Community gets a look into how to manage asbestos
FOR many people living in older homes, the chance of encountering asbestos building materials is dangerously high.
As part of national Asbestos Awareness Month this November, a travelling asbestos awareness display known as "Betty" paid a visit to Dalby Mitre 10 on Friday.
Named after the organisers' late mother, the purpose-built mobile model home display was built in 2012 and travels around the country raising awareness about the dangers of asbestos in and around the home.
Retirees Karen and Geoff Wicks began volunteering with Asbestos Awareness when Betty was built, and say that their primary aim is to raise awareness and improve education about asbestos.
"Basically we travel around with Betty and show people where asbestos is found and how they can deal with it," Geoff said.
"One-in-three Australian houses has asbestos products in it, and any house build prior to 1987 has a very high chance. It doesn't matter where it's located, or what type of house."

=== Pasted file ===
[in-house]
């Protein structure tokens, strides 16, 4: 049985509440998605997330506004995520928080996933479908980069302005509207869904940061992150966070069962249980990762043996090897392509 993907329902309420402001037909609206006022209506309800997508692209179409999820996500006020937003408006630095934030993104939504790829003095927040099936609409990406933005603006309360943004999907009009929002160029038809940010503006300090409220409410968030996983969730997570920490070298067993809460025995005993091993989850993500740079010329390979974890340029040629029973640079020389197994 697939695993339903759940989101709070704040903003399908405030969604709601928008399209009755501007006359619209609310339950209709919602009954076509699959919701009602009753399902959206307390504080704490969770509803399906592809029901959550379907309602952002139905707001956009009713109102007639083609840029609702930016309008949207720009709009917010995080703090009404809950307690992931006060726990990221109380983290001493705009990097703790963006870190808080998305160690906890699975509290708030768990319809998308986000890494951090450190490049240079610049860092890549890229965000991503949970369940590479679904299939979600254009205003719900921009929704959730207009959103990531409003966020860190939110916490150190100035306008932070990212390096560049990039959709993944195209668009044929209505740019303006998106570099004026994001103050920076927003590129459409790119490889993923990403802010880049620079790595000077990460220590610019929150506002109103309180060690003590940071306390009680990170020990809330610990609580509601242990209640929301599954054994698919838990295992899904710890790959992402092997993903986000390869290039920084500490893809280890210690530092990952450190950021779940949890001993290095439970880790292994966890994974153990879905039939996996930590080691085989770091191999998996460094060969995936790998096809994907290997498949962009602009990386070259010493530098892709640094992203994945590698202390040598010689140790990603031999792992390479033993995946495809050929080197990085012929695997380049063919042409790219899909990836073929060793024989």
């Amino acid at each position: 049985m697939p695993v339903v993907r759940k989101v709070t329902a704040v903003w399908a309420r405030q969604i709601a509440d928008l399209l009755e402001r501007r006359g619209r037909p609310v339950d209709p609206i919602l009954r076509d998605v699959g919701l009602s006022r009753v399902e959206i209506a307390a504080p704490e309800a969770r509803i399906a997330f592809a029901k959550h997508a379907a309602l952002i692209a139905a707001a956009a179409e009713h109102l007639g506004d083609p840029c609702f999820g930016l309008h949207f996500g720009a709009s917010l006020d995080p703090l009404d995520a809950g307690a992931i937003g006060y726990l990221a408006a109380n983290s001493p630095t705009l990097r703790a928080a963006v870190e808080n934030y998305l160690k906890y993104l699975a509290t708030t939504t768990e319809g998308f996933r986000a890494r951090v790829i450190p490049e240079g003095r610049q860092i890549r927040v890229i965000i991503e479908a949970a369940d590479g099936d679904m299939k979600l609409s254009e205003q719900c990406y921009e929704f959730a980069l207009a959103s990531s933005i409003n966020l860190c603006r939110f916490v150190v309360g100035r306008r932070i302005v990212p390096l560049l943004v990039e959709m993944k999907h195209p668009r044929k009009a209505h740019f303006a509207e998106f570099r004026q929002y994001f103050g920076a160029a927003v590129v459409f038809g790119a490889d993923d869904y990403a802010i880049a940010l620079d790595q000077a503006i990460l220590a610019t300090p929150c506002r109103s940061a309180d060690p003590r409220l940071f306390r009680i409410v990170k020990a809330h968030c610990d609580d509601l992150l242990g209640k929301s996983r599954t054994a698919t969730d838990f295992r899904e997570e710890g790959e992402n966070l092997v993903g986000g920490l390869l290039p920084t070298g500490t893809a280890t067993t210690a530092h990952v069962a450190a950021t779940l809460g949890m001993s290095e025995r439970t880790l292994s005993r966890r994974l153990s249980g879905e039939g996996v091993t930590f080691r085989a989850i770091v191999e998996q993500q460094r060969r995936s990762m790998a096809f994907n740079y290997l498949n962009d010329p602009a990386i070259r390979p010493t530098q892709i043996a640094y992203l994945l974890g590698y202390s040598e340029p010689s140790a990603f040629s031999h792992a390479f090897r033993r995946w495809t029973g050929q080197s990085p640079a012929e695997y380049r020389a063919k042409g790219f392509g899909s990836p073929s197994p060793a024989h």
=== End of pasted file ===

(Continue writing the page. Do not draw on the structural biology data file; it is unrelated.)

The volunteers also educate communities about the importance of safely managing asbestos-containing materials around the home.
Western Downs mayor Ray Brown said the council strongly supported the endeavour, and that the program would largely target those undertaking do-it-yourself home renovation projects.
"DIY programs on TV motivate people to do things themselves. A lot of us think we can do everything without hurting ourselves, but there risks when you're renovating older buildings," he said.
"There are certainly respiratory diseases that go with this, and coming off a rural property anything is possible. We want people to have the information before it's too late."
Companies such as Mitre 10 also run asbestos awareness training sessions and councils hold conferences in state capitals. Asbestos-related diseases took the lives of more than 600 Australians last year and more than 640 new cases were diagnosed.
For more information visit asbestosawareness.com.au.